This is really not good. The following chart shows monthly returns in Australian Dollar terms:

 
We beat the target portfolio in four of the twelve months, but the eight months where we under-performed dragged down returns for the year.
 
Here are annualized returns over various standard periods:

We beat the HFRI over 5 to 20 year horizons but otherwise we under-perform, though we are quite close to the target portfolio over 3 and 5 year horizons.

Here are the investment returns and contributions of each asset class in 2023 in currency neutral and unlevered terms:
 
The contributions to return from each asset class sum to the total portfolio return. The portfolio shares are at the beginning of the year. Not surprisingly, US stocks did best followed by gold, Australian large cap, and private equity. The latter contributed the most to total return mainly due to the stellar performance of 3i (77.8% for the year). Australian small cap and rest of the world stocks had negative returns. Thankfully, they take up small shares of the portfolio. Returns from hedge funds were particularly disappointing despite a strong performance by Pershing Square Holdings (24.4% for the year), which is our largest hedge fund allocation.

Investment Allocation 
There were no large changes in asset allocation over the year:
 

Mainly, relative exposure to hedge funds fell, as exposure to private equity and real assets rose.

Accounts
Here are our annual accounts in Australian Dollars: 
 
 
Percentage changes are for the total numbers. There are lots of quirks in the way I compute the accounts, which have gradually evolved over time. There is an explanation at the end of this post. 

We earned $178k after tax in salary etc. Total non-investment earnings including retirement contributions were $210k, up 14% on 2022. The result is likely driven by lower net tax. We gained (pre-tax including unrealized capital gains) $154k on non-retirement account investments. A small amount of the gains were due to the fall in the Australian Dollar (forex). We gained $130k on retirement accounts with $31k in employer retirement contributions. The value of our house is estimated to have risen by $33k. As a result, the investment gains totaled $317k and total income $527k.
 
Total spending (doesn't include mortgage payments) of $151k down 1.3% on last year. It looks like my efforts to cut spending are working. We saved $28k from salaries etc. before making a concessional contribution of $20k to the SMSF. So, current net worth increased by $132k.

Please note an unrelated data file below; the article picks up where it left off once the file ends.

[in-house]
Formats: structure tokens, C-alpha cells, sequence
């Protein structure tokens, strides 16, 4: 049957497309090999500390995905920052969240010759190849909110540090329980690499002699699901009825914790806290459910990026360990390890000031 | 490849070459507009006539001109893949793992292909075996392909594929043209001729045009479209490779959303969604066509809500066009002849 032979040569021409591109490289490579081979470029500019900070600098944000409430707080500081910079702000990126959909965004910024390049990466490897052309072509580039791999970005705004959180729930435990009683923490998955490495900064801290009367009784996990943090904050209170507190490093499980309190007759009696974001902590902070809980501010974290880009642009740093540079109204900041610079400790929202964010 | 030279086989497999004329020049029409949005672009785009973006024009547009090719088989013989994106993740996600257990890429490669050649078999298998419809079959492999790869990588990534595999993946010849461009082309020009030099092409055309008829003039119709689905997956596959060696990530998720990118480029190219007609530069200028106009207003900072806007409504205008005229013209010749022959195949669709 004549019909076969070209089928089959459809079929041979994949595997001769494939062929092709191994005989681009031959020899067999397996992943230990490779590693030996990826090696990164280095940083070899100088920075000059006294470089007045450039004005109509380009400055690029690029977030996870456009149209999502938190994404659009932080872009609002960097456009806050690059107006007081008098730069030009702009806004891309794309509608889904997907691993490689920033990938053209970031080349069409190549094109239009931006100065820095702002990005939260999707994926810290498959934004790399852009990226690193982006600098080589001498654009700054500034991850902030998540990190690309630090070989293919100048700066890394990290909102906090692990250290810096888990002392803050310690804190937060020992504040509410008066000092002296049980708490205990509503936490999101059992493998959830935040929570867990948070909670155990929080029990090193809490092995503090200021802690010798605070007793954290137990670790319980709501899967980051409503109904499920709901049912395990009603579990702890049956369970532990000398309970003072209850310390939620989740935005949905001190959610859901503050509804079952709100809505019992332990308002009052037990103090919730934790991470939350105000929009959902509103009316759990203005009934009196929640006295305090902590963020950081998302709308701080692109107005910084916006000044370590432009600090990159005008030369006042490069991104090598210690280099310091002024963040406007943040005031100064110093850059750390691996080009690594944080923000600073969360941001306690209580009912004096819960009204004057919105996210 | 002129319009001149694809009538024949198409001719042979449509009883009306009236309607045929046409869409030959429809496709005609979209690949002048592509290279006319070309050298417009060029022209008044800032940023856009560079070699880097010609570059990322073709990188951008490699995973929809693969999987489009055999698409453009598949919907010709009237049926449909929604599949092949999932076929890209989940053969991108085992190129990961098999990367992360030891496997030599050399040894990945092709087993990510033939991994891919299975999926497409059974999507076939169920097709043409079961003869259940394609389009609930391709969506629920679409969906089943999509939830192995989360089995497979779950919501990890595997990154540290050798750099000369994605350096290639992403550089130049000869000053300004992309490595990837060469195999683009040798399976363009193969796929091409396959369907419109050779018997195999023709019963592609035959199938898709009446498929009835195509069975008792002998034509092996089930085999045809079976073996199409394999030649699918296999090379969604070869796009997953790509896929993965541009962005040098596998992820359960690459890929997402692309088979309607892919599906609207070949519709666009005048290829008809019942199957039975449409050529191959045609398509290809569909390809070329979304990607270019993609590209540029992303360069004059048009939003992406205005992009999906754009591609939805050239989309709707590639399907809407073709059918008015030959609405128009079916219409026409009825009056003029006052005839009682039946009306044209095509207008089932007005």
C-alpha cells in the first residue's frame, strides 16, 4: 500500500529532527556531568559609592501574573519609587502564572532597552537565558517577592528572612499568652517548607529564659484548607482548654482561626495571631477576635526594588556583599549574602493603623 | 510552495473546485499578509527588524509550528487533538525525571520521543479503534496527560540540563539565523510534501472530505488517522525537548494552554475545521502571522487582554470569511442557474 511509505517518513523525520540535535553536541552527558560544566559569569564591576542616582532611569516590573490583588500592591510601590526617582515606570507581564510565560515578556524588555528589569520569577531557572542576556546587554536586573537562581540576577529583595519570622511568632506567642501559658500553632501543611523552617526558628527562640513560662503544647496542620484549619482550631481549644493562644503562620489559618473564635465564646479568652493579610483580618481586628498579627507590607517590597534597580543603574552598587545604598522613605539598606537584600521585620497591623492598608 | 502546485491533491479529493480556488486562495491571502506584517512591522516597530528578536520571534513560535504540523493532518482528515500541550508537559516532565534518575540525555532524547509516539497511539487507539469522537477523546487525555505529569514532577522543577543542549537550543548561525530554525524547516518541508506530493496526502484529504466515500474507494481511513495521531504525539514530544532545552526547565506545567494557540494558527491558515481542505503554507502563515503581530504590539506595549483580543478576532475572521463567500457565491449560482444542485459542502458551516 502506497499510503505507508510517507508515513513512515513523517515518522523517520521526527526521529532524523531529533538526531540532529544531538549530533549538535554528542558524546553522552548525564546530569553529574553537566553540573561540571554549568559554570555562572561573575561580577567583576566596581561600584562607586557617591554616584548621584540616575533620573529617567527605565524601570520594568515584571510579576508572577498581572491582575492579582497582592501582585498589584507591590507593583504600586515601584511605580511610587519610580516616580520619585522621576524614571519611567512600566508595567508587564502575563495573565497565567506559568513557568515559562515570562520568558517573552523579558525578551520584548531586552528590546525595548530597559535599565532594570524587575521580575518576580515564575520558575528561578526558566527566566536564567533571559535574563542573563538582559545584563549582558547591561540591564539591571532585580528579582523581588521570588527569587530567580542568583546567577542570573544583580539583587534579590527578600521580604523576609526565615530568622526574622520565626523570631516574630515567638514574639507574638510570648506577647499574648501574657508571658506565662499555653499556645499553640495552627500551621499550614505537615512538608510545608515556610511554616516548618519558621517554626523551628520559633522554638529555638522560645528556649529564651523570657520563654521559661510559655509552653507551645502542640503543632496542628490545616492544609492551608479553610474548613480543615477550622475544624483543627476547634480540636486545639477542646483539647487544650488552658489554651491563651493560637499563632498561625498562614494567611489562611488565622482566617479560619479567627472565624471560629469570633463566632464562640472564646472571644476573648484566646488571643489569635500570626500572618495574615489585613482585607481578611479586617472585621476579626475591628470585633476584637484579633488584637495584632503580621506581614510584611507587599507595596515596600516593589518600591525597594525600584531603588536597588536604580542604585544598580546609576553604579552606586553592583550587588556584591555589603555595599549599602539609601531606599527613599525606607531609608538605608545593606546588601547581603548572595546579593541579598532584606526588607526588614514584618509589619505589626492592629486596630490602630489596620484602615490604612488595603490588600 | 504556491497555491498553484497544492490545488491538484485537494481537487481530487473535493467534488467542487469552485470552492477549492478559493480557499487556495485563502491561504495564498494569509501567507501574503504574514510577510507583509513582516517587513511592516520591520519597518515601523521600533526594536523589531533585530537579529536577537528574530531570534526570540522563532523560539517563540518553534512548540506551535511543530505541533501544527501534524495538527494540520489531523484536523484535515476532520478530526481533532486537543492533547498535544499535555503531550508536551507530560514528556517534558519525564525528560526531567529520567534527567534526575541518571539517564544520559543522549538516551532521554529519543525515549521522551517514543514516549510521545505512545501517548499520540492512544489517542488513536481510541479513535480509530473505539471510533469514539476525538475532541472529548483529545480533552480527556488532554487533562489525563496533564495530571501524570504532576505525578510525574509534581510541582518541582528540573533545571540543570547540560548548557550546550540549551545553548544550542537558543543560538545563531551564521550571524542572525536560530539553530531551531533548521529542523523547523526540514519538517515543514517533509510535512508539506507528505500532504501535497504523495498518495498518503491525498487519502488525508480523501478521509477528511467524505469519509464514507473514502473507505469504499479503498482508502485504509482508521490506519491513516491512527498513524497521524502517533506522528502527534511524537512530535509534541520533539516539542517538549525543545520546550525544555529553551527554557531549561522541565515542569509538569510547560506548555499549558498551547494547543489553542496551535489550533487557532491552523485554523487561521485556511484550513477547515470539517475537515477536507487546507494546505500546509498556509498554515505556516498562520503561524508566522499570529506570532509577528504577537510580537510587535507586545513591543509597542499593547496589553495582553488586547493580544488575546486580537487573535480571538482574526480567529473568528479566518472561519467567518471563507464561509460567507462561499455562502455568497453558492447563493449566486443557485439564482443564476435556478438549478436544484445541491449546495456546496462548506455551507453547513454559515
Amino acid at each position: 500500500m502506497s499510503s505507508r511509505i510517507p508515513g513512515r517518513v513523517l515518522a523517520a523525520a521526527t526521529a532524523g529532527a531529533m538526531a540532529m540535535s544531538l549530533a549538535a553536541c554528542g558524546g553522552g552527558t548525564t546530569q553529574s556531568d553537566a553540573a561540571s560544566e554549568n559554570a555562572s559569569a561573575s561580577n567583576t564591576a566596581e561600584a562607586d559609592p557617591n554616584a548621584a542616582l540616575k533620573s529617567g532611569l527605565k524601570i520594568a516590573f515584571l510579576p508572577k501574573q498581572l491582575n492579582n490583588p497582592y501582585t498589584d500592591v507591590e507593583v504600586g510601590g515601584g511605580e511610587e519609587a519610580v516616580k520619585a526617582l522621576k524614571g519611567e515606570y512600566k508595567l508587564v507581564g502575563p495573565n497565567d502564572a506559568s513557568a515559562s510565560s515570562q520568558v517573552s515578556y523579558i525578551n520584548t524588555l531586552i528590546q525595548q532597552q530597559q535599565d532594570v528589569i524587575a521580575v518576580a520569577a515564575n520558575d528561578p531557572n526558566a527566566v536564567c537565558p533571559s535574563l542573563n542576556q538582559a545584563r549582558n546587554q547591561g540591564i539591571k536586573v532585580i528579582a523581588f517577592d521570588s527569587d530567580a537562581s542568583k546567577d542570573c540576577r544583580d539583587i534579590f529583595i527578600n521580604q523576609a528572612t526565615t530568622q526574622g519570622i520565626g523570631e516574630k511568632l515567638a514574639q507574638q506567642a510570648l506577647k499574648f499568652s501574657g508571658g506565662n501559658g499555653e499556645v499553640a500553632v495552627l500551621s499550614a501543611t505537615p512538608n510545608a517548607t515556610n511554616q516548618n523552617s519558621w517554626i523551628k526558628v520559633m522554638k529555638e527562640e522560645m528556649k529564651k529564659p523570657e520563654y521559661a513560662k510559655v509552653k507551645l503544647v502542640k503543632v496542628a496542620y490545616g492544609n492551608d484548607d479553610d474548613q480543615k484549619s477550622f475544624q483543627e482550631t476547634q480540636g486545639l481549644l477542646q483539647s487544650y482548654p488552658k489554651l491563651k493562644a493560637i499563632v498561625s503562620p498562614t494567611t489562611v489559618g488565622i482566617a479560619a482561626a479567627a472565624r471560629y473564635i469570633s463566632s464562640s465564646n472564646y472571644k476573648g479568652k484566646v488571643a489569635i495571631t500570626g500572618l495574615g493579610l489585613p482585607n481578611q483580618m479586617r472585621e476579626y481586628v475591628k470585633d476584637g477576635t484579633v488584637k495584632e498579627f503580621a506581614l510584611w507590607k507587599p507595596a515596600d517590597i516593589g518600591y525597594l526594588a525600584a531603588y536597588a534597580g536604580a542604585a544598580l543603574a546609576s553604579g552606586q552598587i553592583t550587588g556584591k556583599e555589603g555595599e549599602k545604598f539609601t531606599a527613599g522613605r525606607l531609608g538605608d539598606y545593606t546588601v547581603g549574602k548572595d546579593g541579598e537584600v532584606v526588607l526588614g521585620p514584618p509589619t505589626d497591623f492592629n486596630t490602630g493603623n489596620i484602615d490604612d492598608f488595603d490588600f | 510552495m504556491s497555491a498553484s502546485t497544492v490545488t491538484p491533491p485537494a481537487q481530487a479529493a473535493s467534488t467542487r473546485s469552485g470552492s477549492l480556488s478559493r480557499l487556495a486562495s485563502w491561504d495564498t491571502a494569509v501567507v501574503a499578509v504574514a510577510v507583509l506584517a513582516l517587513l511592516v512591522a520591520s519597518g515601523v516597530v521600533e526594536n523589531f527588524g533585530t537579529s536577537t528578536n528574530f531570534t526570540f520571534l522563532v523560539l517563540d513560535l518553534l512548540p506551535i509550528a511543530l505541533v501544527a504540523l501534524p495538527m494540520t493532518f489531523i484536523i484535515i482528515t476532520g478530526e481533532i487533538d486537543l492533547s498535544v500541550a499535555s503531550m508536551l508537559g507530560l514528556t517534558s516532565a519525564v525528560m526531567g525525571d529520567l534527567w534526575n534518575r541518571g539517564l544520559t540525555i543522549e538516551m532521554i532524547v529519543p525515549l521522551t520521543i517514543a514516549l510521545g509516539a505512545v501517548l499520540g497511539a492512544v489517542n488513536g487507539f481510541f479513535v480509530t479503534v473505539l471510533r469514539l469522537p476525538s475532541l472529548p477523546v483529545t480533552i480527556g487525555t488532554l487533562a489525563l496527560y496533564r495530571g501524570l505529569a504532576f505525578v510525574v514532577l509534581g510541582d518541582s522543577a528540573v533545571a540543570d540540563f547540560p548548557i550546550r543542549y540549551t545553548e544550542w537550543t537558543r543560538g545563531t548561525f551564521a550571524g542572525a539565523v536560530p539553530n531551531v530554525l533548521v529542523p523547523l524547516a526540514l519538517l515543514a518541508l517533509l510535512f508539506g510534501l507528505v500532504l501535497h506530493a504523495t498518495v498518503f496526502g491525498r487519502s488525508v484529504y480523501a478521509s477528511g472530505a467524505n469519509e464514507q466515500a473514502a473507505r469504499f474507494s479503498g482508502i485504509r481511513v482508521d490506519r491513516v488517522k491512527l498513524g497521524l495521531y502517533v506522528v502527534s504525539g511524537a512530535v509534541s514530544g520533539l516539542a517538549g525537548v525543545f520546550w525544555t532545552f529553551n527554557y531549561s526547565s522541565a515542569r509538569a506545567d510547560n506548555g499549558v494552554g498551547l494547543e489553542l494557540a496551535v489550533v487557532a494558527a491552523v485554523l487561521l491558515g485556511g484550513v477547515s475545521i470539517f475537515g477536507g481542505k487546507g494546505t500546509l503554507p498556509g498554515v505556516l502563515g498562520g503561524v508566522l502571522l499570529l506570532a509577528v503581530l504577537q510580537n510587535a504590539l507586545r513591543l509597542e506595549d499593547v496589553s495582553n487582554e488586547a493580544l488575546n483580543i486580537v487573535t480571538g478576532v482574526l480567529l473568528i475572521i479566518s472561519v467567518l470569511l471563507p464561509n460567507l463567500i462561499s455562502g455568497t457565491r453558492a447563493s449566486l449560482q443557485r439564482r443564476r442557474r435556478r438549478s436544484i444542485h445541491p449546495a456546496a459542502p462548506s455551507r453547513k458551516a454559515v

$31k of the current pre-tax investment income was tax credits – we don't actually get that money so we need to deduct it to get to the change in net worth. Taxes on superannuation returns are just estimated because, apart from tax paid by the SMSF, all we get to see are the after tax returns. I estimate this tax to make retirement and non-retirement returns comparable.
The total estimated tax on superannuation was $40k. Net worth of retirement accounts increased by $141k after the transfer from current savings. With the gain in the value of our house, total net worth increased by $306k.

Projections
Last year my baseline projection for 2023 (best case scenario) was for an 11.2% investment rate of return in AUD terms, an 11% nominal increase in spending, and about a 3% increase in other income, leading to an $550k increase in net worth to around $6.5 million or a 9% increase. Net worth only increased by just over half of this due to much lower than predicted investment returns. On the other hand, spending actually fell despite high inflation and non-investment income rose.
 
The best case scenario for 2024 is flat spending at $151k, an investment return of 10%, and probably a 3% increase in non-investment income, resulting in a 8% increase in net worth of $500k to $6.7 million.
 
Notes to the Accounts
Current account includes everything that is not related to retirement accounts and housing account income and spending. Then the other two are fairly self-explanatory. However, property taxes etc. are included in the current account. Since we notionally converted the mortgage to an investment loan, mortgage interest is counted in current investment costs. So, the only item in the housing account now is increases or decreases in the value of our house. This simplified the accounts a lot but I still keep a lot of cells in the spreadsheet that might again be used in the future.